Walking into Palabra hair.art.collective is like stepping into a canvas. The walls feel high, and though they have art on them, the placement feels as though you’re ingesting much more blank space than art. As a viewer you are invited to create meaning, to pull it apart, to have a space within the space.
The art in no way overpowers your narrative or feels intrusive.
Even the music when I walk in is hushed. It’s King Krule, a new wave jazz musician, crooning. The words are inaudible. Everything about Palabra feeds off nuance and space—hyper minimalism. The shop’s construction synthesizes the vision of Palabra in general.
Tucked away off Pierce and Seventh Street, Palabra has been open for three years now and is planning a move in January to a location that puts it in the spotlight even more. Owner and curator Jorge Torres calls this move his major label debut—his LP, in other words.
If Palabra were a style of music it would be a modern take on jazz. Jazz by nature is about breaking rules and imagining the future with a respectful ode to the past. Palabra is a jazz ensemble that incorporates a matrix of parts working together to push Phoenix forward in a new way.
The physical space serves as both hair salon and gallery.
Palabra hosts a bevy of artists who are all, in their own ways, emerging from the crevices of Phoenix. “I thrive on discovering something new and watching its growth,” Torres said. “To me that’s a much more mesmerizing and beautiful process than bringing in someone that’s already established.”
The current space is one big room that contains gallery and salon, but in the new space those functions will be more segregated. The desire to break up the space speaks to the pride Torres has in both, and a sense that he doesn’t prioritize one over the other. All components of Palabra are as important as the next, and Torres wants people to be able to experience them separately.
It wasn’t that long ago that Torres was relatively new to the scene himself. Raised in East Los Angeles before moving to Phoenix for high school, he took on his parents’ love of music and submerged himself in the local music scene. His first foray was a project called Mexikatek Productions with Nico Paredes, which brought innovative Spanish-speaking bands to Phoenix.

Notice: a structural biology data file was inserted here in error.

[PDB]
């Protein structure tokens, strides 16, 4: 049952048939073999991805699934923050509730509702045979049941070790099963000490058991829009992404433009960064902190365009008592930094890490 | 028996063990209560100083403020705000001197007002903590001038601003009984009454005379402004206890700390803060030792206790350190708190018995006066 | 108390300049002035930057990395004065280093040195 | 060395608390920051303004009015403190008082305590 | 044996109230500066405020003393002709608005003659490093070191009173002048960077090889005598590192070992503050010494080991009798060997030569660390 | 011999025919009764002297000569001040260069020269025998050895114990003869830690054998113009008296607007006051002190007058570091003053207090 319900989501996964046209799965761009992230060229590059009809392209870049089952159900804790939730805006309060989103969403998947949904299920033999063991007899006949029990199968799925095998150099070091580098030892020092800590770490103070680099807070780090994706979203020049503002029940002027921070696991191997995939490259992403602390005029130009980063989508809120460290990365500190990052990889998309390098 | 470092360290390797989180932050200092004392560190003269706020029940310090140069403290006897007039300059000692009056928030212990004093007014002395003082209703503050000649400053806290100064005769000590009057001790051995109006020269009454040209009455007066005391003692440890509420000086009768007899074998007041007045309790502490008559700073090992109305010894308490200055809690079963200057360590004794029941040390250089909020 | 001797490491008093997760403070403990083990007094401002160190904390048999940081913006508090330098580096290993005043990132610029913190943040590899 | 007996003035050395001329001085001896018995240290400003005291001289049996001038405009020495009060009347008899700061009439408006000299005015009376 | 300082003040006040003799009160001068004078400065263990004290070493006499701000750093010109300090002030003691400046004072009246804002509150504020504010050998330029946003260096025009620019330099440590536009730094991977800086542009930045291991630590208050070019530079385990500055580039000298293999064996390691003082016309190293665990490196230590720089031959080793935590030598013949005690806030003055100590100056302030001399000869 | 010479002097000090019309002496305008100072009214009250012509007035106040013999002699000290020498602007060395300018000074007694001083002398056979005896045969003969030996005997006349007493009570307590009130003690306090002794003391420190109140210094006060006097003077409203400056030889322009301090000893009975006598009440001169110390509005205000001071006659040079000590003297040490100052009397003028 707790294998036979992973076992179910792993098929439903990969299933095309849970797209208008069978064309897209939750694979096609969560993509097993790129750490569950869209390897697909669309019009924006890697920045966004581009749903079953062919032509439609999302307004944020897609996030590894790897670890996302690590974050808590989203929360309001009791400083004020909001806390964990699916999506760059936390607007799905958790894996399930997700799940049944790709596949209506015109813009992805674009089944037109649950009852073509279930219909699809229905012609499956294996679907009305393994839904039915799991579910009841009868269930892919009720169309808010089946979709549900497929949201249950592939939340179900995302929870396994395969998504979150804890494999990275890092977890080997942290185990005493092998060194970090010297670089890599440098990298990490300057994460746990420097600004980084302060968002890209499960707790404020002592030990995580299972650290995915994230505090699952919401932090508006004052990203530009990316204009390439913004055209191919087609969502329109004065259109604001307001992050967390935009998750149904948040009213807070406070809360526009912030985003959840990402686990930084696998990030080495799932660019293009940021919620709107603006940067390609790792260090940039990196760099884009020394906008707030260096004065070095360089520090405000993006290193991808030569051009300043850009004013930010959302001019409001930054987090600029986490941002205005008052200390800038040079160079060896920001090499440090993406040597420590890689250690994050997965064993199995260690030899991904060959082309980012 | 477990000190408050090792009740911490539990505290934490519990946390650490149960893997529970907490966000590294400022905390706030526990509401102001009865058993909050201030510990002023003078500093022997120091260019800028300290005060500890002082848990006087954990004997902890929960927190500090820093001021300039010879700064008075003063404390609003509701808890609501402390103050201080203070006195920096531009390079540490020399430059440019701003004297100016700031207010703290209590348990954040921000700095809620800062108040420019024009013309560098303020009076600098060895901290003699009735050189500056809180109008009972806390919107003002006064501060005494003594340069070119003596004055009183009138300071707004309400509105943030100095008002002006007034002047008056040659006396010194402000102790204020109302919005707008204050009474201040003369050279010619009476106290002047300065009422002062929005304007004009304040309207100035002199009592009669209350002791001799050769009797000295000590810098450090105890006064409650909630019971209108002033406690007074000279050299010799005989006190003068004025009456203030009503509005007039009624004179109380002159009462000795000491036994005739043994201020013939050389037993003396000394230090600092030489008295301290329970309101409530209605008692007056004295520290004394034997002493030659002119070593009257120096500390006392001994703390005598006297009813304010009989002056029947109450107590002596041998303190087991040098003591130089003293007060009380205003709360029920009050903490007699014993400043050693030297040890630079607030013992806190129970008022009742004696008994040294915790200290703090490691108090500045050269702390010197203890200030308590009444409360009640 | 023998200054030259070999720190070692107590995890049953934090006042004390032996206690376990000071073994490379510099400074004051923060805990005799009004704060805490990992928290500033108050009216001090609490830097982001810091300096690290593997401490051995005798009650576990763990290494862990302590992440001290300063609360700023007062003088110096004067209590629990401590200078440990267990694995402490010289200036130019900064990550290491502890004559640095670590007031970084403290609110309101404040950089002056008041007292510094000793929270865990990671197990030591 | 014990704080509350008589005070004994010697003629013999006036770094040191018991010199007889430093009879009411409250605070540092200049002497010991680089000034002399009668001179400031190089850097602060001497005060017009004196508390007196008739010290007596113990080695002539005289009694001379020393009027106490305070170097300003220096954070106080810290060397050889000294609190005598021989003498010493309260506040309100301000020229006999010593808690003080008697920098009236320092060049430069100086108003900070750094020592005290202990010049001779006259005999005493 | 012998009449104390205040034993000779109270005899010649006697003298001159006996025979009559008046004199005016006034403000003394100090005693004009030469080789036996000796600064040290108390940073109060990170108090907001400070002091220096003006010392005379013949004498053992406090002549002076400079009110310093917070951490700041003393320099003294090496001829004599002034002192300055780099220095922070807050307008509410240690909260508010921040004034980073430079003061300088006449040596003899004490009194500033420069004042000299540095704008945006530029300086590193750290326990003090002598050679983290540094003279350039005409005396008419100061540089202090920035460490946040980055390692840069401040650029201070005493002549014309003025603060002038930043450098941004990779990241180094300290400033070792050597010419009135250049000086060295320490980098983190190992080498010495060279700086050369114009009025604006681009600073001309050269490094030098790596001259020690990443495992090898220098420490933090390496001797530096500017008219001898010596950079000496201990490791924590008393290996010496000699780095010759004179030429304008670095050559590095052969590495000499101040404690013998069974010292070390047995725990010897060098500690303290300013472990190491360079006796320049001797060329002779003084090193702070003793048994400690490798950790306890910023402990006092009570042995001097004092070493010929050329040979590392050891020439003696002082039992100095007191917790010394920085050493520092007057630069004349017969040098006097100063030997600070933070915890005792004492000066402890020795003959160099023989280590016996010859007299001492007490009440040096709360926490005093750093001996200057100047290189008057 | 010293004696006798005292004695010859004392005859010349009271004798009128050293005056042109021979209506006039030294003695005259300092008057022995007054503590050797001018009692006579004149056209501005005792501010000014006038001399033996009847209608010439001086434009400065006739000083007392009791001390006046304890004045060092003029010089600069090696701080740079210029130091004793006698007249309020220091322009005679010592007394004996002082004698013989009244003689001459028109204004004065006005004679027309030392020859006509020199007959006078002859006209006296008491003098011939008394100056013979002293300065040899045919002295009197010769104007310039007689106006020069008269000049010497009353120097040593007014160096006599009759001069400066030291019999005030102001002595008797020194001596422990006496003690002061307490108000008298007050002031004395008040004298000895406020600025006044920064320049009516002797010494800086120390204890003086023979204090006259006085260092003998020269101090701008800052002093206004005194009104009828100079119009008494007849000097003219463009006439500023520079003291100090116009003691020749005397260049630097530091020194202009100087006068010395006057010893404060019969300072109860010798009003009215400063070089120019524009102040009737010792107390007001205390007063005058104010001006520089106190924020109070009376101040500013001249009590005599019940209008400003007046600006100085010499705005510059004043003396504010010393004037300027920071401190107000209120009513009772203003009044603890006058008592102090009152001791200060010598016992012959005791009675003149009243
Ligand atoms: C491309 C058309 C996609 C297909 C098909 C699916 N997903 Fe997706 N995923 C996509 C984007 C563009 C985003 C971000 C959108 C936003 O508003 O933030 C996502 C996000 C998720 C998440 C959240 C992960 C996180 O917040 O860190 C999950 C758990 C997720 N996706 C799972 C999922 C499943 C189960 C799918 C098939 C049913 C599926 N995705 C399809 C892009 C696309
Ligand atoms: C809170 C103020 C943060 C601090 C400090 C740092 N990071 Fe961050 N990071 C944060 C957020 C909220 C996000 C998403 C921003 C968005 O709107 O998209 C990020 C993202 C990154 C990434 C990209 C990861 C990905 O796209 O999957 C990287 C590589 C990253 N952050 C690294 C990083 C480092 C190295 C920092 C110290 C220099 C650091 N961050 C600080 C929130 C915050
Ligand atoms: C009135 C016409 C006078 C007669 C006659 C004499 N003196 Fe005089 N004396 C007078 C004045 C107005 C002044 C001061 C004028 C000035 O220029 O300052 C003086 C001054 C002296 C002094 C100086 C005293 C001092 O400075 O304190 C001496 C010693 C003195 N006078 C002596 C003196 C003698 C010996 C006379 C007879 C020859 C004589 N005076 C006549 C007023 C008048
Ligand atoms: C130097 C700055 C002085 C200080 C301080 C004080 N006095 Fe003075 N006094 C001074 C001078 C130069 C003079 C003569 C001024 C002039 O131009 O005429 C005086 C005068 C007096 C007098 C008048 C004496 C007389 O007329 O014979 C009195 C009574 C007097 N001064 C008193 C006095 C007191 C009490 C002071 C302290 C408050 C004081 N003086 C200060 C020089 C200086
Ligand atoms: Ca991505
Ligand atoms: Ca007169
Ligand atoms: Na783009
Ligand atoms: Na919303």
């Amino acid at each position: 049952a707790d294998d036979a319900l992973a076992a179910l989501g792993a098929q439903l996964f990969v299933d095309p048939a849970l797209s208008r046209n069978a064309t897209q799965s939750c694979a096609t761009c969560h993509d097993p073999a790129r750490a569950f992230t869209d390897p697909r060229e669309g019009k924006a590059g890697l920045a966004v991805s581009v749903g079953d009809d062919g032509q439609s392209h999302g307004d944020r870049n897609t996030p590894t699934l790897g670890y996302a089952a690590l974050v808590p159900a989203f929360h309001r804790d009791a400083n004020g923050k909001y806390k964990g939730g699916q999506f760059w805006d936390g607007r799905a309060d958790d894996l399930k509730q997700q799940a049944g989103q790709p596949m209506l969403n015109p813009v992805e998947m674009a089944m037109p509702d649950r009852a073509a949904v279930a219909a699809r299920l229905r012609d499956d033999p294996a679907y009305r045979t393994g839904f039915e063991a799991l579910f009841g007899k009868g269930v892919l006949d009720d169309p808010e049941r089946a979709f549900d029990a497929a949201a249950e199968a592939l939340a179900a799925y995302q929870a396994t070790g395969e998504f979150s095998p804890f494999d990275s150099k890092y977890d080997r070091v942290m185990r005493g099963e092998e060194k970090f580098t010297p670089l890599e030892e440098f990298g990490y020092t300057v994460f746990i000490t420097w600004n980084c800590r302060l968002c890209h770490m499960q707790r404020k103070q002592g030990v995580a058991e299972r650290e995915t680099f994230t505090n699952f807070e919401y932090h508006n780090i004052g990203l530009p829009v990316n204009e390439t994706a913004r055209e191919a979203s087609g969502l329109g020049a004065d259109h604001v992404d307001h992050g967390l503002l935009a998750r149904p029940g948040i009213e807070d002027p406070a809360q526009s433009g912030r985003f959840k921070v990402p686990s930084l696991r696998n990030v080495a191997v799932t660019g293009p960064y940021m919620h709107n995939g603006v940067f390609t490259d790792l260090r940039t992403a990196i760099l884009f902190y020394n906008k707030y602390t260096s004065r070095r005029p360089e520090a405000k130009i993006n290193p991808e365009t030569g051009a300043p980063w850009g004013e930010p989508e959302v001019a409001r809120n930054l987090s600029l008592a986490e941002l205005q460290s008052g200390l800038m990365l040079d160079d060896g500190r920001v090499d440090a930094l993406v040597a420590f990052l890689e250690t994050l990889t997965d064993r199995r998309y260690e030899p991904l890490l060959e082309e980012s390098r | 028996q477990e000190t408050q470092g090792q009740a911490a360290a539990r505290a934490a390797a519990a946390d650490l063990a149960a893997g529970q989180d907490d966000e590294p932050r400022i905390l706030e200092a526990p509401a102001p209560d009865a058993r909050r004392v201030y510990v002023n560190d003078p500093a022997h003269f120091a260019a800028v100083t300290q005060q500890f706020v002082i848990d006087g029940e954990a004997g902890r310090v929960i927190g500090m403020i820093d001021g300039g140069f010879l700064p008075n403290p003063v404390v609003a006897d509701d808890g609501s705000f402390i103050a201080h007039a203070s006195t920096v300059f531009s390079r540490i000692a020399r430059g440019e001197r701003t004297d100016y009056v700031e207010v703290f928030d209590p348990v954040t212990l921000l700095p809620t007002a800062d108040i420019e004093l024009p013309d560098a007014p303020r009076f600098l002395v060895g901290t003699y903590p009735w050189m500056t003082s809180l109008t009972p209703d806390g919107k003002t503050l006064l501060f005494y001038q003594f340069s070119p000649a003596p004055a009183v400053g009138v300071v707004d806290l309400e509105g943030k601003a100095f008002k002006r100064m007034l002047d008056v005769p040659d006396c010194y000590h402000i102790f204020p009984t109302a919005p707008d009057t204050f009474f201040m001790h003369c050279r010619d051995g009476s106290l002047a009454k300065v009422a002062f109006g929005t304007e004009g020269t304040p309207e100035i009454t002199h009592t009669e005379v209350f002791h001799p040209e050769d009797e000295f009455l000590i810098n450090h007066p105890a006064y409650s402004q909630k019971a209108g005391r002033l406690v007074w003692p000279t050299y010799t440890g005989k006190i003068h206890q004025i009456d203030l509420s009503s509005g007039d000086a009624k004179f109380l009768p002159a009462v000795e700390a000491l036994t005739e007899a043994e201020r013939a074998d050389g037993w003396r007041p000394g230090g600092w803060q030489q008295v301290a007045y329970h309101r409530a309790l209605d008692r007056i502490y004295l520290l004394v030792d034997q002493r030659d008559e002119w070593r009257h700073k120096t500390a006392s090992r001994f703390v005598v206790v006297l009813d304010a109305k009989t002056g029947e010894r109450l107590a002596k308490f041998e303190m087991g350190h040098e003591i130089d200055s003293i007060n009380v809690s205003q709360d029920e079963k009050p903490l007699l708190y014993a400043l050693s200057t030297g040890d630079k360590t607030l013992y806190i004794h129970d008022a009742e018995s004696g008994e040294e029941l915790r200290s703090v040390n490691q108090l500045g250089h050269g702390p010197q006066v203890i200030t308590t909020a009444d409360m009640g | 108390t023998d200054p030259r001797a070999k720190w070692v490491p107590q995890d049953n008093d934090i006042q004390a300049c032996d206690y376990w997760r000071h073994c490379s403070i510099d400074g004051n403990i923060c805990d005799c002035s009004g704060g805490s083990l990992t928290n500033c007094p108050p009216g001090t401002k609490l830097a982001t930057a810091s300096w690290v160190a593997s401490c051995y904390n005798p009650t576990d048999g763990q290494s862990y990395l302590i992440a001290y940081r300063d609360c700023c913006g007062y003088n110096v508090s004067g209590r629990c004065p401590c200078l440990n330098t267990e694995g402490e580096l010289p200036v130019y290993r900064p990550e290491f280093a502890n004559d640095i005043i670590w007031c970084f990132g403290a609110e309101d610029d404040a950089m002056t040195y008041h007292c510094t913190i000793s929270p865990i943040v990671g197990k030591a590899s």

By chance and through the magic of the muse of music, Torres was distributing fliers for Mexikatek at Hair Pollution when his fashion sense caught the eye of the receptionist—so much so that the receptionist requested that Torres meet the owner, Tad Caldwell. Torres eventually became Caldwell’s client, and through their friendship Caldwell recognized the creativity in Torres and persuaded him to attend beauty school and later apprentice for him.
While at the shop, Torres hosted several shows and worked faithfully for six years before opening up Palabra in 2012. Palabra was originally in the smaller space—a former bail bond office—in the same building it is in now. The older space was about one-third the size of the current one.
Though there have been lots of changes over the three years, and the number of artists involved with the Palabra brand is at an all-time high, the vision has stayed the same: invest in the new.
For in Torres’ own story there’s a lot he owes to being given a chance. Caldwell recognized him as someone with a lot of potential and saw skills within his arsenal that Torres might not have seen himself. The impact of that is not lost on Torres, who as a curator is driven to bring out the best in the artists he represents. They are growing with him, emerging out of the shadows to produce art that is forever challenging—expanding on the blank canvas that often attracts people to Phoenix.
The challenge within any city is gaining exposure. How do nontraditional artists generate support when they haven’t met the people who will feature their art in a way that honors them? Torres is very much committed to preserving and respecting the individual processes of the artists, whom he often finds on the periphery.
“You think of someone coming out of the shadows and how vulnerable and private that is. They are often over protective of themselves and their work.” -Jorge Torres
With that understanding, Torres is delicate with artists who have been behind the scenes, for whatever reason, but not for lack of talent.
Torres stresses that Palabra’s main orientation is incorporating the new into everything they do. When you look around the space, there are three pieces hung on the center wall, and one in particular arrests my attention in a strange, perplexing way. The piece looks like a hazy Technicolor interpretation of a character from “Where the Wild Things Are,” and it immediately challenges all my notions of what a monster is. The piece seems to be a testament to the duplicity of suffering and pain in a way that feels new. There are about 30 different hues in it, and I can count at least six different shades of blue. The artist responsible for this piece is Josh Brizuela.
There are few people in Phoenix as invested as Torres, and he doesn’t stop moving. The day I walked into Palabra, he had his hands immersed in water, shampooing a client’s hair. I’ve seen him outside the shop at odd hours of the night sweeping and doing maintenance. Along with his fiancée, Priscilla, he is creating space and emerging in real time. You can talk about change all you want, but if you aren’t in the trenches, you will get run over.